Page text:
Thursday, 13 July 2017

Celtic Fanzone disgrace

According to media reports West Belfast Policing and Community Safety Partnership (PCSP) has approved a grant towards a Fanzone for Celtic supporters at the Devenish Arms on Finaghy Road North.

This is to accommodate Celtic fans for tomorrow night's match against Linfield, with the match being shown live on the indoor and outdoor screens.

Councillor Matt Garrett
At the meeting of the West Belfast PCSP last month Sinn Fein councillor Matt Garrett tabled the proposal and said it had come from Feile an Phobail (West Belfast Festival) in conjunction with the Devenish Arms.

Sinn Fein is the dominant voice on the West Belfast PCSP so it is not surprising that the proposal was adopted.

The Sinn Fein councillor said the grant was supporting the 'external part of the Fanzone' and 'not any of the commercial elements of the Devenish'.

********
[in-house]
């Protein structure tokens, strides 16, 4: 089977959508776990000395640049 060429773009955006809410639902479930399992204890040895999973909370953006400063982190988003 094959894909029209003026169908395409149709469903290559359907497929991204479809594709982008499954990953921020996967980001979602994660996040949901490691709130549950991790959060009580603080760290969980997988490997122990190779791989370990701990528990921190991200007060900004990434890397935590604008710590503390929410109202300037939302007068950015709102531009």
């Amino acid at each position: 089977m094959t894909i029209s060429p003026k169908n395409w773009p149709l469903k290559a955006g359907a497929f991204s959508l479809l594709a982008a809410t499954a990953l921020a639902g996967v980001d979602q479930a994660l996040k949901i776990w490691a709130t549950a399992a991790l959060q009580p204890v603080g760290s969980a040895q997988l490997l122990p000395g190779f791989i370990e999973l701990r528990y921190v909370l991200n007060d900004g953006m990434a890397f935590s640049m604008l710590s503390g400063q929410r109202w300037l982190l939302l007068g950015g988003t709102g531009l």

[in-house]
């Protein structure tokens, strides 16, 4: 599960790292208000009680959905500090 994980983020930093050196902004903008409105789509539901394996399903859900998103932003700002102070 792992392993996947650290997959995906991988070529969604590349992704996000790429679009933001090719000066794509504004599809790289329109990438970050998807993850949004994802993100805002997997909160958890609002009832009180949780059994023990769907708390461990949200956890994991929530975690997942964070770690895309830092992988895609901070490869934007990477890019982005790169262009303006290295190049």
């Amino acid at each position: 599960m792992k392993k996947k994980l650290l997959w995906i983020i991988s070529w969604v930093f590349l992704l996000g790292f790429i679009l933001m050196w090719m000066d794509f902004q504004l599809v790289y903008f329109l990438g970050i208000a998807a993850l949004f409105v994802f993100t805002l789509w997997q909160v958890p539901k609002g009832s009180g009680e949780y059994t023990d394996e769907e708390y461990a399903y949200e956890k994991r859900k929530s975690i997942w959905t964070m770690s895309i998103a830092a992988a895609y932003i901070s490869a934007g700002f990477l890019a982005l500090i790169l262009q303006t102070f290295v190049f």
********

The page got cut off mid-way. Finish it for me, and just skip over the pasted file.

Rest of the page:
However most people will view the 'internal part' and the 'external part' as inseparable and certainly that is the case on the Devenish Arms facebook page. which features the logo of Feile an Phobail, the Fanzone and the name of the singers who will be providing entertainment for the Celtic fans.

Damien Quinn & Ronny Deila
The details of how the funding decision was taken will emerge in due course as will details of what information Feile an Phobail, the Devenish Arms and Councillor Garrett provided to the PCSP but what is particularly significant is the line-up of performers, Damien Quinn, the Irish Brigade and Gary Lawlor.

All three acts specialise in Irish rebel music and they are very popular with Celtic supporters.

Anyone wanting to sample the songs of Damien Quinn has only to check him out on youtube at one of his Rebel Sunday spots at the Rock Bar.  However I must warn you about both the sectarianism of the songs and the crudity of the lyrics. These Rebel Sundays are something of a republican 'hate-fest'.